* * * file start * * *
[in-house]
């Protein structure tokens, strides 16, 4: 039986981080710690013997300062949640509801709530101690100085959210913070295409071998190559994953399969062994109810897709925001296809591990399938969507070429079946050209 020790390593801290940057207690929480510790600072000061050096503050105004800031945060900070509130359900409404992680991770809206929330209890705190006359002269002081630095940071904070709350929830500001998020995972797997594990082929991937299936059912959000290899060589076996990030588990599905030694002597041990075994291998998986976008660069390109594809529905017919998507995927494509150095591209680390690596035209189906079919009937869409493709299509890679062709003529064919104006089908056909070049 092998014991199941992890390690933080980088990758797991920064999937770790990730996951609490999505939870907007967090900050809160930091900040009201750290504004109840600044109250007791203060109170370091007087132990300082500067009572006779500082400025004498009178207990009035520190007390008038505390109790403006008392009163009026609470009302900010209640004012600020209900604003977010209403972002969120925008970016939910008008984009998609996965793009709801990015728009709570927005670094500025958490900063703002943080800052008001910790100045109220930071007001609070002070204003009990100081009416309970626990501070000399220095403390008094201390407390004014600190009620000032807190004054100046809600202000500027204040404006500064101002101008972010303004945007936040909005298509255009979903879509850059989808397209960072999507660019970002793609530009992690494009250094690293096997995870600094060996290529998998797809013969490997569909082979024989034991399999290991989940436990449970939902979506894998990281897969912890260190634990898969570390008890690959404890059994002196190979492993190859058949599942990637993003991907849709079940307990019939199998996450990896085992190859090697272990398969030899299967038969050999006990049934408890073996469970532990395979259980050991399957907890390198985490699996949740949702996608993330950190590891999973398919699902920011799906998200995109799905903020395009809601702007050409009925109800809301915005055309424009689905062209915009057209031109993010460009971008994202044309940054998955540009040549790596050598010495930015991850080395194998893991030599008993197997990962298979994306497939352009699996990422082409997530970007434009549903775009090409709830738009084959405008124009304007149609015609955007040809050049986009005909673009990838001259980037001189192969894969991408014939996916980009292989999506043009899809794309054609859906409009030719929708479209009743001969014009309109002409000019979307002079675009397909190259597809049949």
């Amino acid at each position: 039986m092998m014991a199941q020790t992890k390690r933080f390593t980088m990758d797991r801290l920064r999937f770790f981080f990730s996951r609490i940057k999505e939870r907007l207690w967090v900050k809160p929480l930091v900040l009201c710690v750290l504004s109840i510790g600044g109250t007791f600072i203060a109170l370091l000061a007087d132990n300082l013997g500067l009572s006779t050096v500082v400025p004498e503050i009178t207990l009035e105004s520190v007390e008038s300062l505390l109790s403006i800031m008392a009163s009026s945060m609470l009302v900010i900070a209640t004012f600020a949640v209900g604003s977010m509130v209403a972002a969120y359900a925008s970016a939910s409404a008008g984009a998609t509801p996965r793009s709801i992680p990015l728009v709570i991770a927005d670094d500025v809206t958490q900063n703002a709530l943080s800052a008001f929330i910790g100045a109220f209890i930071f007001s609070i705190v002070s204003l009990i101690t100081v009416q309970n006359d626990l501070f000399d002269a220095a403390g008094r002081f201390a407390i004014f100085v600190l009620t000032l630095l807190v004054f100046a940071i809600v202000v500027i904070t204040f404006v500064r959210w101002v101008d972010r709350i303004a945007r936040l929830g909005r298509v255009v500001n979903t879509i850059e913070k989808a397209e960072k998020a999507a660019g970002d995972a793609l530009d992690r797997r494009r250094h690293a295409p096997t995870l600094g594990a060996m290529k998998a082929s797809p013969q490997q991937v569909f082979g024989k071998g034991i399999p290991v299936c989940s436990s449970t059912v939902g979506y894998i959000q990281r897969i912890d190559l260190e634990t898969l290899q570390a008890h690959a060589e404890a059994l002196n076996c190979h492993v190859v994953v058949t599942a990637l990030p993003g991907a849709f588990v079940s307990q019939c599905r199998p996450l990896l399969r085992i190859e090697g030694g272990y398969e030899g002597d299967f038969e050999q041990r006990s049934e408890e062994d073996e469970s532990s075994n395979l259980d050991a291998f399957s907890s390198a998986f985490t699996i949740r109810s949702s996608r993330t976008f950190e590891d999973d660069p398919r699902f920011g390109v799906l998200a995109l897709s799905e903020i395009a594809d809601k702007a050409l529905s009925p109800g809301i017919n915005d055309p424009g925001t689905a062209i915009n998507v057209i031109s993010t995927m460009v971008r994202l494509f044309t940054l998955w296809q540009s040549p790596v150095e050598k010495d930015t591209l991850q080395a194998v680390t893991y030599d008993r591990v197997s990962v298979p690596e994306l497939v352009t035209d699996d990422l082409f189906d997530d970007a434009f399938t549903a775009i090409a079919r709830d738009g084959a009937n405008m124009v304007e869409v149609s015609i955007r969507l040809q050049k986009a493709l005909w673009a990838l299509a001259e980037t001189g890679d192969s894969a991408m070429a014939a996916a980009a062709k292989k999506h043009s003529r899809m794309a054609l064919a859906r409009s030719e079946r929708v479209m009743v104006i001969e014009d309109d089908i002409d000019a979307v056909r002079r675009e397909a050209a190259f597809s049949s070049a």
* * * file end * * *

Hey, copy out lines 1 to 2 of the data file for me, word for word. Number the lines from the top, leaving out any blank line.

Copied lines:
[in-house]
């Protein structure tokens, strides 16, 4: 039986981080710690013997300062949640509801709530101690100085959210913070295409071998190559994953399969062994109810897709925001296809591990399938969507070429079946050209 020790390593801290940057207690929480510790600072000061050096503050105004800031945060900070509130359900409404992680991770809206929330209890705190006359002269002081630095940071904070709350929830500001998020995972797997594990082929991937299936059912959000290899060589076996990030588990599905030694002597041990075994291998998986976008660069390109594809529905017919998507995927494509150095591209680390690596035209189906079919009937869409493709299509890679062709003529064919104006089908056909070049 092998014991199941992890390690933080980088990758797991920064999937770790990730996951609490999505939870907007967090900050809160930091900040009201750290504004109840600044109250007791203060109170370091007087132990300082500067009572006779500082400025004498009178207990009035520190007390008038505390109790403006008392009163009026609470009302900010209640004012600020209900604003977010209403972002969120925008970016939910008008984009998609996965793009709801990015728009709570927005670094500025958490900063703002943080800052008001910790100045109220930071007001609070002070204003009990100081009416309970626990501070000399220095403390008094201390407390004014600190009620000032807190004054100046809600202000500027204040404006500064101002101008972010303004945007936040909005298509255009979903879509850059989808397209960072999507660019970002793609530009992690494009250094690293096997995870600094060996290529998998797809013969490997569909082979024989034991399999290991989940436990449970939902979506894998990281897969912890260190634990898969570390008890690959404890059994002196190979492993190859058949599942990637993003991907849709079940307990019939199998996450990896085992190859090697272990398969030899299967038969050999006990049934408890073996469970532990395979259980050991399957907890390198985490699996949740949702996608993330950190590891999973398919699902920011799906998200995109799905903020395009809601702007050409009925109800809301915005055309424009689905062209915009057209031109993010460009971008994202044309940054998955540009040549790596050598010495930015991850080395194998893991030599008993197997990962298979994306497939352009699996990422082409997530970007434009549903775009090409709830738009084959405008124009304007149609015609955007040809050049986009005909673009990838001259980037001189192969894969991408014939996916980009292989999506043009899809794309054609859906409009030719929708479209009743001969014009309109002409000019979307002079675009397909190259597809049949």